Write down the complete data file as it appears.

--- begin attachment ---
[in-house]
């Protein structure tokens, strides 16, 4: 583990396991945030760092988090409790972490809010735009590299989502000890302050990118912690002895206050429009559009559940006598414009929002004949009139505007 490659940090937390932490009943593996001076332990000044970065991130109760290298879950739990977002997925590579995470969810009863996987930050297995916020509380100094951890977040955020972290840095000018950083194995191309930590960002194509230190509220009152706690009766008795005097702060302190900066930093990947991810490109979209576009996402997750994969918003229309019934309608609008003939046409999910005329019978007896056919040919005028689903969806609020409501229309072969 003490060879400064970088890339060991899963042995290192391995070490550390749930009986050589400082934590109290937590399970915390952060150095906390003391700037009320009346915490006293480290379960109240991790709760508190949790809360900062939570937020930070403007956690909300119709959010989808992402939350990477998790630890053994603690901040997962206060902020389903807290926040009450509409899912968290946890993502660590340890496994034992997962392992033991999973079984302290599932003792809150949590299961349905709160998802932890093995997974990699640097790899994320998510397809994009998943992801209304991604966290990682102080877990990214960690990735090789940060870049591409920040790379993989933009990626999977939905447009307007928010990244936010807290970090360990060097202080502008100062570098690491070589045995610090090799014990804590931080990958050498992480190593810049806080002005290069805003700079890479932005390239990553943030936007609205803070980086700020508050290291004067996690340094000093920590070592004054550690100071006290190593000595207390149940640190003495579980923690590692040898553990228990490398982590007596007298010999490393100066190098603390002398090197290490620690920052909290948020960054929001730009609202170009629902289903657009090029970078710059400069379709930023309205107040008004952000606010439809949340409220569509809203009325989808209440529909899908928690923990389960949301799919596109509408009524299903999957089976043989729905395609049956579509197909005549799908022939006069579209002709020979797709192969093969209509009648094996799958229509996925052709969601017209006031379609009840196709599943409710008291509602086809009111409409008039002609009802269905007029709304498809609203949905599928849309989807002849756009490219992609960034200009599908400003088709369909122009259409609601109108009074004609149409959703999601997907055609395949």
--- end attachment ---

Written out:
[in-house]
């Protein structure tokens, strides 16, 4: 583990396991945030760092988090409790972490809010735009590299989502000890302050990118912690002895206050429009559009559940006598414009929002004949009139505007 490659940090937390932490009943593996001076332990000044970065991130109760290298879950739990977002997925590579995470969810009863996987930050297995916020509380100094951890977040955020972290840095000018950083194995191309930590960002194509230190509220009152706690009766008795005097702060302190900066930093990947991810490109979209576009996402997750994969918003229309019934309608609008003939046409999910005329019978007896056919040919005028689903969806609020409501229309072969 003490060879400064970088890339060991899963042995290192391995070490550390749930009986050589400082934590109290937590399970915390952060150095906390003391700037009320009346915490006293480290379960109240991790709760508190949790809360900062939570937020930070403007956690909300119709959010989808992402939350990477998790630890053994603690901040997962206060902020389903807290926040009450509409899912968290946890993502660590340890496994034992997962392992033991999973079984302290599932003792809150949590299961349905709160998802932890093995997974990699640097790899994320998510397809994009998943992801209304991604966290990682102080877990990214960690990735090789940060870049591409920040790379993989933009990626999977939905447009307007928010990244936010807290970090360990060097202080502008100062570098690491070589045995610090090799014990804590931080990958050498992480190593810049806080002005290069805003700079890479932005390239990553943030936007609205803070980086700020508050290291004067996690340094000093920590070592004054550690100071006290190593000595207390149940640190003495579980923690590692040898553990228990490398982590007596007298010999490393100066190098603390002398090197290490620690920052909290948020960054929001730009609202170009629902289903657009090029970078710059400069379709930023309205107040008004952000606010439809949340409220569509809203009325989808209440529909899908928690923990389960949301799919596109509408009524299903999957089976043989729905395609049956579509197909005549799908022939006069579209002709020979797709192969093969209509009648094996799958229509996925052709969601017209006031379609009840196709599943409710008291509602086809009111409409008039002609009802269905007029709304498809609203949905599928849309989807002849756009490219992609960034200009599908400003088709369909122009259409609601109108009074004609149409959703999601997907055609395949």